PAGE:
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Short time lurker (I just joined the list officially a few days ago),
but I'm already finding the conversation to be enlightening and I'm
looking forward to the conference in a couple weeks. I've been making
my way slowly
through the video introductions. I've posted these comments on Vimeo,
Trebor suggested it'd be useful to put them out on the list and who am
I to refuse an order to get to work!<br>
<a href="http://vimeo.com/6428435"><u>On Dominic Pettman</u></a><br>
I'm wondering what the functional role of metaphor is these days. Does
contemporary technology challenge the relationship between metaphor and
action that has so occupied critical theory for the past 50+ years? Are
we all cyborgs or are we all metaphors? Are they the same thing?<br>
<u>On Saskia Sassen</u></a>
There is something really quite interesting about the setting up of
binaries in her provocative piece: we versus them; engineers versus
financial folks; electronic activists versus them. At some point, it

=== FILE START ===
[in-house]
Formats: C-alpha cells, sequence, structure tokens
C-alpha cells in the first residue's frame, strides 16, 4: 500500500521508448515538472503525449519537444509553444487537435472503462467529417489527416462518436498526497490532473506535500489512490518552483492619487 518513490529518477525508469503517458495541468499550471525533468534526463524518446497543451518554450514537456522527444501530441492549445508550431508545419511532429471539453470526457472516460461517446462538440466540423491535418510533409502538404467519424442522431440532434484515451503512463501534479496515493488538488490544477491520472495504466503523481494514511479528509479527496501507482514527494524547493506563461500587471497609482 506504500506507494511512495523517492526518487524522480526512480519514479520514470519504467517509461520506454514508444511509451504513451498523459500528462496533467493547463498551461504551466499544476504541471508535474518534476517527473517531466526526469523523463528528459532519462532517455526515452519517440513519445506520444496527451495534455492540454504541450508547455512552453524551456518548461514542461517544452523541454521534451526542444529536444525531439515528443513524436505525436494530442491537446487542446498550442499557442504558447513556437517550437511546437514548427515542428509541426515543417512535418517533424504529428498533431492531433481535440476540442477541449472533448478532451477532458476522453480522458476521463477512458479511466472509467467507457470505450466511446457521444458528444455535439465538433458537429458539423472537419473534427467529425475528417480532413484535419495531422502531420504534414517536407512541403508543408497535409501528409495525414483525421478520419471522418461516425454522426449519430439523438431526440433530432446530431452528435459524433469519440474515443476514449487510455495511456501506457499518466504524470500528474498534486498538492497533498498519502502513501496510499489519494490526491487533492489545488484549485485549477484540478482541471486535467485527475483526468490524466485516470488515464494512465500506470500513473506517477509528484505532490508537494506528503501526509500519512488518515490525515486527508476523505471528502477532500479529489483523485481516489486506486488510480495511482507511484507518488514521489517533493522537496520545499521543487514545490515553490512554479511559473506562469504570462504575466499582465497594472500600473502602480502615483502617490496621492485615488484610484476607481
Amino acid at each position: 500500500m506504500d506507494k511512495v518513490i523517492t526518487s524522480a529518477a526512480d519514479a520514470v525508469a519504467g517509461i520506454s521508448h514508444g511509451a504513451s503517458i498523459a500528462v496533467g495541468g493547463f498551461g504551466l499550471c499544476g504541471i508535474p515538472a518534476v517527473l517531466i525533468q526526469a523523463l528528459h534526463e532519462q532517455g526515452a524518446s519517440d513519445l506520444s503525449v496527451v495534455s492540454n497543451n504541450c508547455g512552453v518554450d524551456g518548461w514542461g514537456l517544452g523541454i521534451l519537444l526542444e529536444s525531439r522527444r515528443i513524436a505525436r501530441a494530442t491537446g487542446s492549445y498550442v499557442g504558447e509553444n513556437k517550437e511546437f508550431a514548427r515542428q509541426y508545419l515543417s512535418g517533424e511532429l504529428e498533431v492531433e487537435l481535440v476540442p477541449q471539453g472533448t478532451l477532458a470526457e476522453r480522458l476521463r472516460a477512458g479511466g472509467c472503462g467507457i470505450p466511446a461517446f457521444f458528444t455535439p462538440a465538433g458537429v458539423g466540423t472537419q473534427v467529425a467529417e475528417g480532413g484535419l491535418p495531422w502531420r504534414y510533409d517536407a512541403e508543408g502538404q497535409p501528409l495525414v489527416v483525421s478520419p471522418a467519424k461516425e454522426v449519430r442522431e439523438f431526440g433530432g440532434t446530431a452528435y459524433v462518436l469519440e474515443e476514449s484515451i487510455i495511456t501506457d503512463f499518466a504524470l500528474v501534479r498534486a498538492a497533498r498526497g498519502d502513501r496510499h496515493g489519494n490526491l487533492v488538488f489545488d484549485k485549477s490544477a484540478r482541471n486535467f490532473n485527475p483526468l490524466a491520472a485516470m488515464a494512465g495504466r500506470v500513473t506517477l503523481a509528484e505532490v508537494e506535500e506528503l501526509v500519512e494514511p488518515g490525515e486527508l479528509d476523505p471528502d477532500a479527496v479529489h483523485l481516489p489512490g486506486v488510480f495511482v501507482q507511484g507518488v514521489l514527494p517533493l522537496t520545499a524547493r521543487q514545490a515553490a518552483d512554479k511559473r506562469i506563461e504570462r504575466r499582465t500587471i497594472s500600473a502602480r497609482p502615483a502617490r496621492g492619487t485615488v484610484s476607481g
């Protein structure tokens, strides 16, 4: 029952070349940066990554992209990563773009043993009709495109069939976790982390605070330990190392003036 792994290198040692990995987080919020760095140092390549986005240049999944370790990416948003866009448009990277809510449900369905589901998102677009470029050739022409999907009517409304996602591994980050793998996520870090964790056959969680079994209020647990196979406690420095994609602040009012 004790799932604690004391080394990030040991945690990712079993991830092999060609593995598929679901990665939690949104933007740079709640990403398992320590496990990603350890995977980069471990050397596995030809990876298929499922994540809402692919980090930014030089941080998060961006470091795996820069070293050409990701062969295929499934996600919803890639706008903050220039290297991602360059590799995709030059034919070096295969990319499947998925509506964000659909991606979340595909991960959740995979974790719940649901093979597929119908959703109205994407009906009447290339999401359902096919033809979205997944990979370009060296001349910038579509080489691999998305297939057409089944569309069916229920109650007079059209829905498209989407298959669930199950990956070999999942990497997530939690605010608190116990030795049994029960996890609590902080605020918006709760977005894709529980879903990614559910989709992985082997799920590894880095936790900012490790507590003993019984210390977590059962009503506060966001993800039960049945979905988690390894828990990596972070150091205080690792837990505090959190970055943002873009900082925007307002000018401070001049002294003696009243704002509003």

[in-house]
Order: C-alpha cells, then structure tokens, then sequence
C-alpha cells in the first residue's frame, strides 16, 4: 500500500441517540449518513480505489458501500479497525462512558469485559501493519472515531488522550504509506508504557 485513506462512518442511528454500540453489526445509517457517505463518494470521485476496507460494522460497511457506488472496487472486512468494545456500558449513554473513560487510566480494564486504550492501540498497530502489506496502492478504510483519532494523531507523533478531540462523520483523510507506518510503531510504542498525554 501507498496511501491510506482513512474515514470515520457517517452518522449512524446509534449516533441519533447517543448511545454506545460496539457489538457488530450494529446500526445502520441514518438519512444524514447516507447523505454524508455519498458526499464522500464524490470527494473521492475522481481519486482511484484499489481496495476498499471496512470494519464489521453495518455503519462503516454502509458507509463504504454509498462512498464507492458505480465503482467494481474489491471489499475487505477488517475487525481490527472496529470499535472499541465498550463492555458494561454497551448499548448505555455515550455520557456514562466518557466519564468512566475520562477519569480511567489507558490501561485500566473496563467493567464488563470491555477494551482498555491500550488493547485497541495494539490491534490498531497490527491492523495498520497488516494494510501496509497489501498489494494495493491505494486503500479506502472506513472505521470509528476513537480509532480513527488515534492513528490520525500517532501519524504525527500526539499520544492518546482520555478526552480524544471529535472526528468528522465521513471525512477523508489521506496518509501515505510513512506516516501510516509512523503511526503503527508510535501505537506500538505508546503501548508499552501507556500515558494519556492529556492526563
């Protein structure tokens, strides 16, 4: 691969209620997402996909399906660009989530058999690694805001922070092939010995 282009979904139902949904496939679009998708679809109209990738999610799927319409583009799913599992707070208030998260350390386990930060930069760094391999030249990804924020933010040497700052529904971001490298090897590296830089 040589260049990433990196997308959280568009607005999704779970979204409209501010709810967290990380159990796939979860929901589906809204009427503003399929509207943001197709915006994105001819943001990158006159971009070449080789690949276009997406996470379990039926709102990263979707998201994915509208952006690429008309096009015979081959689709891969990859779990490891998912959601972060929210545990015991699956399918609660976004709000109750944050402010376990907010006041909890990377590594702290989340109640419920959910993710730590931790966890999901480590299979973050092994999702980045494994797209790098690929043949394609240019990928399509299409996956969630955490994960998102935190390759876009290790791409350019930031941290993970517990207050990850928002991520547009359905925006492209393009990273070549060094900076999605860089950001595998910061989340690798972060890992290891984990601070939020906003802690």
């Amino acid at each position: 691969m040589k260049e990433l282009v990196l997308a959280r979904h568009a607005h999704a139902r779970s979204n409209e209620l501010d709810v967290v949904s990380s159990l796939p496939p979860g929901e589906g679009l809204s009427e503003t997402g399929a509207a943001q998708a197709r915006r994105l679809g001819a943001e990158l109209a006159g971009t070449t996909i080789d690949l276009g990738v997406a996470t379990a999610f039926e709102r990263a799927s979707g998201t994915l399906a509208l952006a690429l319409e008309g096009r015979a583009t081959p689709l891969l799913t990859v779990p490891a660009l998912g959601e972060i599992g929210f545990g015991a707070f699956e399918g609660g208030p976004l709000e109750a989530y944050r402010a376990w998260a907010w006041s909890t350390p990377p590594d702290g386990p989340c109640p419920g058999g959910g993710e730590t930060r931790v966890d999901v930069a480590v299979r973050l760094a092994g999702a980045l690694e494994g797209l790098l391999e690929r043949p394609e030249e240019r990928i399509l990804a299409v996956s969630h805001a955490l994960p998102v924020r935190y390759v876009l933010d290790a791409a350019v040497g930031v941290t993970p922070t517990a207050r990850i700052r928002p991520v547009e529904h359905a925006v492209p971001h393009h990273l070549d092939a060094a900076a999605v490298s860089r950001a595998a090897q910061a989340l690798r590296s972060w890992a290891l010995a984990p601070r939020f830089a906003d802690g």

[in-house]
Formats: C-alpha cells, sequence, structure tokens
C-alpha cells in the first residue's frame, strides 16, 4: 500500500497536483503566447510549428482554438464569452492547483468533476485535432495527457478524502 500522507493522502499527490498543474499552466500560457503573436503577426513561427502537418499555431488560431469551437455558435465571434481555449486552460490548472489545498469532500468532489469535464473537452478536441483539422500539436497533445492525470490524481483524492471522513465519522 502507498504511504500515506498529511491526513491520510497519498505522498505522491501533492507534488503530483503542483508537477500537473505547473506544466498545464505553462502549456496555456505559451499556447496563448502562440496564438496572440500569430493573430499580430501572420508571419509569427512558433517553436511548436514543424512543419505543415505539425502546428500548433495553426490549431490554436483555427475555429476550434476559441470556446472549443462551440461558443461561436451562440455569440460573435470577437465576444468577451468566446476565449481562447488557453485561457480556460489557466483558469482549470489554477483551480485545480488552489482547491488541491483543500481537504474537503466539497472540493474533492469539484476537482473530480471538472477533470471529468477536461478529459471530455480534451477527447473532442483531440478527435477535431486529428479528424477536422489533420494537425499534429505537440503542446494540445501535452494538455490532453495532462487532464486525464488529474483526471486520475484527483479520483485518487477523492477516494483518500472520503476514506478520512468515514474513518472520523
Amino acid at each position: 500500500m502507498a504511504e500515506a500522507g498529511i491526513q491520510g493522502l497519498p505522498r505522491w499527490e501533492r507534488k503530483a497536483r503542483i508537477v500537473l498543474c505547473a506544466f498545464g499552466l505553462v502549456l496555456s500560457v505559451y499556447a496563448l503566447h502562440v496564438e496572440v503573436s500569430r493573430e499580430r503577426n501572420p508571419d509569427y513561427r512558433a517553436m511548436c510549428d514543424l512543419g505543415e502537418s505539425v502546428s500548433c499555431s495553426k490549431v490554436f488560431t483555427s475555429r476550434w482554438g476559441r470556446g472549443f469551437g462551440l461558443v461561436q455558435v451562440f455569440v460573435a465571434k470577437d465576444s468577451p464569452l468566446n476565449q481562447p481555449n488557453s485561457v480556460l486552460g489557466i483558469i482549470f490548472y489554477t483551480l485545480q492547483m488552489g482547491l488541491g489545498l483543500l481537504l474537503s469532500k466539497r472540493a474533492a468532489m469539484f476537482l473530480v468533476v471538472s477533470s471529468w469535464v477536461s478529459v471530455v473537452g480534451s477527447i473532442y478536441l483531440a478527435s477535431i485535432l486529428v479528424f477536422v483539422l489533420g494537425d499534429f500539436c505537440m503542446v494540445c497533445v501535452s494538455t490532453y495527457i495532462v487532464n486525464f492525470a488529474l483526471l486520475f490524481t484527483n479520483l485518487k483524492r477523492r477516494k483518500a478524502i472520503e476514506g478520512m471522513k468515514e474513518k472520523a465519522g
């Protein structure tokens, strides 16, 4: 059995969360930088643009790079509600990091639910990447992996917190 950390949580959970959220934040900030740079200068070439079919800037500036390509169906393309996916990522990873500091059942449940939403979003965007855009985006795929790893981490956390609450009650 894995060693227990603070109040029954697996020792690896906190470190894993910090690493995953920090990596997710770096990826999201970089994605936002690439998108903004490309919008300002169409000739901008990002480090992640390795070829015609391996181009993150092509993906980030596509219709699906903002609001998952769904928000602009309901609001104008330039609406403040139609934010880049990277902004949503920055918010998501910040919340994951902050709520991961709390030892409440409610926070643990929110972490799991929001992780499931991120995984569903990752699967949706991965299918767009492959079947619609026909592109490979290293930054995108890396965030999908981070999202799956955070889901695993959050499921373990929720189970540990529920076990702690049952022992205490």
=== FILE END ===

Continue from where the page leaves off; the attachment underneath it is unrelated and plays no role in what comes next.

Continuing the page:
seems like "we" need to determine who the "we" is and how we are all
implicated in the progress of technology, for good or bad. The open
source movements are interesting examples of this type of energy,
though it's often the case that poor design and implementation are
encouraged precisely because of the revolutionary power of the free and
open "we." This promises to be a very interesting discussion.
Apparently, this conference is refocusing a great deal of my own
thinking on fundamental definitions.
I've also been thinking quite a bit about how I might direct some of my
thinking here, and have started to think about what book I might bring
to (re)read on the trip up. Michel de Certeau's <i>The Practice of
Everyday Life</i> is coming to mind a lot lately. It seems like it
might be time to update that work for the digital age.<br>
Looking forward to meeting everyone.<br>
<pre class="moz-signature" cols="72">--
Edward J. Maloney, Ph.D.
Director of Research & Development, CNDLS
Assistant Professor, Department of English
email: <a class="moz-txt-link-abbreviated"
phone: (202) 687-9858
web: <a class="moz-txt-link-freetext"